Patient safety matters the most to practitioners, and it has become a tad more crucial in the pandemic era when the fear of infections is rampant. But safety goes beyond following hygiene protocols and guidelines during patient diagnostics and treatment. Healthcare professionals need to go the extra mile to ensure medical device safety, and it means additional responsibility for device manufacturers.
Device coatings play a significant role when it comes to the safety, sanitation, and biocompatibility of medical equipment. It makes sense for manufacturers to ensure that they choose the right kind of coatings to ensure quality and compliance for their products. At the same time, practitioners should be aware and vigilant about them as well. Here are the types of medical device coatings.
Hydrophilic surface coatings
Essentially, hydrophilic surface coatings reduce surface friction and improve device wettability to a significant extent. It enables polymeric devices such as tubing and catheters to wet out readily when exposed to moisture so that they can function properly with body fluids and tissues. The coating works like a microscopic sponge that surrounds the device and makes it easy for the fluid to bind to the device material. The effect can be permanent or transient, depending on the material’s need. The transient ones stop conducting fluids over time.
When it comes to patient safety during medical and surgical procedures, exposure to germs and infectious diseases is the biggest concern. It is why antimicrobial Coatings are essential for devices, particularly those designed for implantation into the body, such as pacemakers and stents. They come in direct contact with internal organs, so they are capable of spreading infectious diseases. However, an antimicrobial substance can curb the risk and ensure hygiene and safety even during complex and high-risk procedures. These coatings have release functions to enable microbial resistance. The release functions enable them to minimize toxicity in organic tissue and counter infectious bacteria within the body.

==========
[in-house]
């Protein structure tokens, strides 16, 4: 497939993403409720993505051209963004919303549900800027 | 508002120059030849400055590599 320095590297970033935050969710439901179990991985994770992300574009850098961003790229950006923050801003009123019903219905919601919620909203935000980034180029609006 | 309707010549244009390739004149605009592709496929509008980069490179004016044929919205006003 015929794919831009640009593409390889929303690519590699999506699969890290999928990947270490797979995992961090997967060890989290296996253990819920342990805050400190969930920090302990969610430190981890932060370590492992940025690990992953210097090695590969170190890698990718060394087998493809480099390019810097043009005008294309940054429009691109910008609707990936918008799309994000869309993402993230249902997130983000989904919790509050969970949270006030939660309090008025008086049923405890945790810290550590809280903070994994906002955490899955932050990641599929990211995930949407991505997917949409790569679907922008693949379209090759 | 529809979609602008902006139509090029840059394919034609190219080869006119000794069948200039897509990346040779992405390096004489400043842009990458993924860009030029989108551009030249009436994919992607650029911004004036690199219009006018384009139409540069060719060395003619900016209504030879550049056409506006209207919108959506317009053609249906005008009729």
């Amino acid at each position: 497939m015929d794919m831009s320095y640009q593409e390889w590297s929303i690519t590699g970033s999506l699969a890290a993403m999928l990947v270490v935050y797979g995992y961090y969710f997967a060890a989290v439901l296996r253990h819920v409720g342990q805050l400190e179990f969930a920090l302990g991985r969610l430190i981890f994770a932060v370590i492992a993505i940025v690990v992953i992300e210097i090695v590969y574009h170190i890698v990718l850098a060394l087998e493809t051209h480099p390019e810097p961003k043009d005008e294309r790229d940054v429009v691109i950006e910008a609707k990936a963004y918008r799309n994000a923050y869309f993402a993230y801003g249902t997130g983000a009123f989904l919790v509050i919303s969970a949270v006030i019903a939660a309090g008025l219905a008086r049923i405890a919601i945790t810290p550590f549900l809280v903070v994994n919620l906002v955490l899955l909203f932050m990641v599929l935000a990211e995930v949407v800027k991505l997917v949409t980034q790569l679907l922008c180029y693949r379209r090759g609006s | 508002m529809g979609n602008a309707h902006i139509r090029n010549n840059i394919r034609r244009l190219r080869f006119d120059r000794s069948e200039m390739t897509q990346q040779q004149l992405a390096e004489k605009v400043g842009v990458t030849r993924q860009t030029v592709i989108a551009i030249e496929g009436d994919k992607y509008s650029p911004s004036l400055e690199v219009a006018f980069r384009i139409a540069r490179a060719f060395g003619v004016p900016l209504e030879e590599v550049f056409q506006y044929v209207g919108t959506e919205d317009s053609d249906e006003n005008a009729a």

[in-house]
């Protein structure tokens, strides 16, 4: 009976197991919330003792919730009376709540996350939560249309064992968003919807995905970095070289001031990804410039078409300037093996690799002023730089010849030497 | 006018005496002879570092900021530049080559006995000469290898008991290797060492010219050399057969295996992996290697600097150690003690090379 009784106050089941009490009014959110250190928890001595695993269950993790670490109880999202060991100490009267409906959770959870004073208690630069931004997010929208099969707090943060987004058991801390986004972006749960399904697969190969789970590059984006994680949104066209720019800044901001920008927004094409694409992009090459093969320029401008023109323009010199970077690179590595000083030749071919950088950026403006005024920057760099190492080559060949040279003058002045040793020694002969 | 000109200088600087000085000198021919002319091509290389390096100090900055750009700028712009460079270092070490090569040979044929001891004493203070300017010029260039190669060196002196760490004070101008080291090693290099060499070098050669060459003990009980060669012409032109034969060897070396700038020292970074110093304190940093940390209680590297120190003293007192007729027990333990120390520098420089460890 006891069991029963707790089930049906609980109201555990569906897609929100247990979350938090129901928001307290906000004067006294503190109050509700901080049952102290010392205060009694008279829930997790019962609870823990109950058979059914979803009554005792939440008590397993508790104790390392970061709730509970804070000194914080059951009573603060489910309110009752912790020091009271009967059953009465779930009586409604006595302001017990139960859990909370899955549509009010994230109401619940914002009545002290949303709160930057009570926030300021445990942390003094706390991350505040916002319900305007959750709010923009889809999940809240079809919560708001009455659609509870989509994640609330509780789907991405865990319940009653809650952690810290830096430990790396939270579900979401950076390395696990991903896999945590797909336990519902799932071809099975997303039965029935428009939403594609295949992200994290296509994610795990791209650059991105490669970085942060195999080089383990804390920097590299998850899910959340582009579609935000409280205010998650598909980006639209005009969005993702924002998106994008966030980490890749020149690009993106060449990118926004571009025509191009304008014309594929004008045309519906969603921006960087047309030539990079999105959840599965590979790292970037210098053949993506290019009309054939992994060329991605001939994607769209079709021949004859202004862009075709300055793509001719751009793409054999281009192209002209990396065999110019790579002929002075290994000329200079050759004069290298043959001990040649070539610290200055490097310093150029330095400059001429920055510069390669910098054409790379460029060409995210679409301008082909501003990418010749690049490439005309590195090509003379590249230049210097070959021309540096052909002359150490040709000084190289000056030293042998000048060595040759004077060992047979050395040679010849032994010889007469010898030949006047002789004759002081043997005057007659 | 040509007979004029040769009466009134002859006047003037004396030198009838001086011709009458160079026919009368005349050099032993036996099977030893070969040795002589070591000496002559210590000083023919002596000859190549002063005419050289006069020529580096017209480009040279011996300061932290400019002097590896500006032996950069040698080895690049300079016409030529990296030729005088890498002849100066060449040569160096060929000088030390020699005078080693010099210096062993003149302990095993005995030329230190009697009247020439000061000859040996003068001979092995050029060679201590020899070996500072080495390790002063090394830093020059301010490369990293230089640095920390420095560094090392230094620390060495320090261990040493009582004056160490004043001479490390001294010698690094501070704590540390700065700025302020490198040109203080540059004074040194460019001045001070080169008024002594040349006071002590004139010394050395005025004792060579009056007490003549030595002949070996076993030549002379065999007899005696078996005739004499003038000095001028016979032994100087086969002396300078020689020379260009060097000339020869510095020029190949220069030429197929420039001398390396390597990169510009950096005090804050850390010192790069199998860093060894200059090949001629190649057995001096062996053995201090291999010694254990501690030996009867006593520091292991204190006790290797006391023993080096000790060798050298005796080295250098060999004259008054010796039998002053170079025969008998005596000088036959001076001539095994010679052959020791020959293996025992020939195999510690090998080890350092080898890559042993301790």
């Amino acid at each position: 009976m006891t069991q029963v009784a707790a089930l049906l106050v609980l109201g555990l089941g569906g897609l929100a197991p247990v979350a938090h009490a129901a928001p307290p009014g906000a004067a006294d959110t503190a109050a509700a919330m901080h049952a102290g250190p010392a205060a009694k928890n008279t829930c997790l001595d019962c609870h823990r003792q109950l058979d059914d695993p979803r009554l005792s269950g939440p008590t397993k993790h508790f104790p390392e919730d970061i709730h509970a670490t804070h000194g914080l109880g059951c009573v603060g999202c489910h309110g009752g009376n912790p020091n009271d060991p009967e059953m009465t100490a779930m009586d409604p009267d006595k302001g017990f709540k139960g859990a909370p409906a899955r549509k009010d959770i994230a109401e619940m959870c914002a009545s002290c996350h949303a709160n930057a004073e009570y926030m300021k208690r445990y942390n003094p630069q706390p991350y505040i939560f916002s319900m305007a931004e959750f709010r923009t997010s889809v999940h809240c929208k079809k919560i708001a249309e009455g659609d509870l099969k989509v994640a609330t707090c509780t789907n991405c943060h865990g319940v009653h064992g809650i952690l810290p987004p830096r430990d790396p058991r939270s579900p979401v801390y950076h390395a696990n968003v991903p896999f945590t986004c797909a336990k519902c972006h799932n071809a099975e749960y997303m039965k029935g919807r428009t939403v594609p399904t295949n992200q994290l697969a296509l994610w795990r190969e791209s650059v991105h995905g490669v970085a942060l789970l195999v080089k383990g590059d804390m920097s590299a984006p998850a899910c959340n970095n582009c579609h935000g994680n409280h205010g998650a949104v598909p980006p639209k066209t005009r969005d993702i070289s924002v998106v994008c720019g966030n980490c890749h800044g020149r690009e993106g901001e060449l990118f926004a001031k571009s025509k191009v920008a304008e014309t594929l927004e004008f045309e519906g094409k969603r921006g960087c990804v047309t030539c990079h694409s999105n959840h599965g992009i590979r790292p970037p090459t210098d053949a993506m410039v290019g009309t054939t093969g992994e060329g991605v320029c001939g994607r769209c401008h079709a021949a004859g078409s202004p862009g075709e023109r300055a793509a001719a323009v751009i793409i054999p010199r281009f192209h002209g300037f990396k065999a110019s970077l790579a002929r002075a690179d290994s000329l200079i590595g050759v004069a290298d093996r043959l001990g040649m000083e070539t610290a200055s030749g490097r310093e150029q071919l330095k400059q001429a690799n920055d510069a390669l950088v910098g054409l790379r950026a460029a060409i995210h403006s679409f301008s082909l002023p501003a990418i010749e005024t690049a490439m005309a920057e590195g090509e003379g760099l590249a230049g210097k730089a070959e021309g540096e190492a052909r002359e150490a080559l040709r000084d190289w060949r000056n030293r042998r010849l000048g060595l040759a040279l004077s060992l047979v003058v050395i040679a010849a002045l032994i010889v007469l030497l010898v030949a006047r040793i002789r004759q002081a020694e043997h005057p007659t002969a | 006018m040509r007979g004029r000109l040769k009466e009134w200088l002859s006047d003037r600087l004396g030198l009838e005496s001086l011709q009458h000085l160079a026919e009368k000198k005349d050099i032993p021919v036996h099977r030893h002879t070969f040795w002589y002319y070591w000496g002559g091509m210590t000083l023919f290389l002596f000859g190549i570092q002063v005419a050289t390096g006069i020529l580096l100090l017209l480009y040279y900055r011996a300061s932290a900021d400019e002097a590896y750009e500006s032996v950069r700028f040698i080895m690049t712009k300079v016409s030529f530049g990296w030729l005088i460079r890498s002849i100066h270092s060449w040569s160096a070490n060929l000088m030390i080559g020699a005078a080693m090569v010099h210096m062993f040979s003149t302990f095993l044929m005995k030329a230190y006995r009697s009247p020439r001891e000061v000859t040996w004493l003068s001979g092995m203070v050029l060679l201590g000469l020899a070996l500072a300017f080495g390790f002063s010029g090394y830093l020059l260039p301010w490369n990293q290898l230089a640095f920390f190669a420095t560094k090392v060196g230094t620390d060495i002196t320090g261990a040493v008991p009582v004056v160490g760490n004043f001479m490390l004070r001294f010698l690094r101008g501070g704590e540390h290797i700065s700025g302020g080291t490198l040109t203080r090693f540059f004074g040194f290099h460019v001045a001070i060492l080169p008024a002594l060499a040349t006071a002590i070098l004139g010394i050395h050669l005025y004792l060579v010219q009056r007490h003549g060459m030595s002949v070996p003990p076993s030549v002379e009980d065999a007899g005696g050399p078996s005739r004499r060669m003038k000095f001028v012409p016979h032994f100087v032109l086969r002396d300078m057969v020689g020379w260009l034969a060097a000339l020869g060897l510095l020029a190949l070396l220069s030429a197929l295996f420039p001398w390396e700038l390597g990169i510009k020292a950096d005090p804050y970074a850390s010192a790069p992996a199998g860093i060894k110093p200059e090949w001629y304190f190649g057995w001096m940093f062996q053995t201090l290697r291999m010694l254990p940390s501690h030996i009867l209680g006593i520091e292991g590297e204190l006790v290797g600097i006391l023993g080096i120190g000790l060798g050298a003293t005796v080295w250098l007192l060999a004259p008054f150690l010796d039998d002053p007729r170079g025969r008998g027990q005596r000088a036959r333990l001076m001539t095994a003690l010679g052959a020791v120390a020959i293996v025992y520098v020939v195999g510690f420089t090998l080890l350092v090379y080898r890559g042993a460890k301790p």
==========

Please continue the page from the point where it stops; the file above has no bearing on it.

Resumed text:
Devices that are to be inserted into biological openings or other devices have to be covered with lubricant coatings to ease the insertion process. The lubricant action can alleviate the pain and make it easier for the patient to bear the trauma. It works by reducing static and kinetic friction between the surfaces to ease their contact. Since lubricants enter the body along with medical devices, safety is a critical aspect in this case. Firstly, they must be biocompatible and hemocompatible so that they do not cause adverse reactions. Further, they should not flake or expand on contact with water or other fluids.
Considering the significance of patient safety, all kinds of medical device coatings have to adhere to strict guidelines by the FDA. These guidelines prioritize the reduction of the risk of internal infections and infectious diseases in patients. They also ensure that providers have the safest and the best tools for performing surgical and diagnostic procedures. Hospitals, clinics, and practitioners need to assess the devices and ensure that they are designed and manufactured for safety.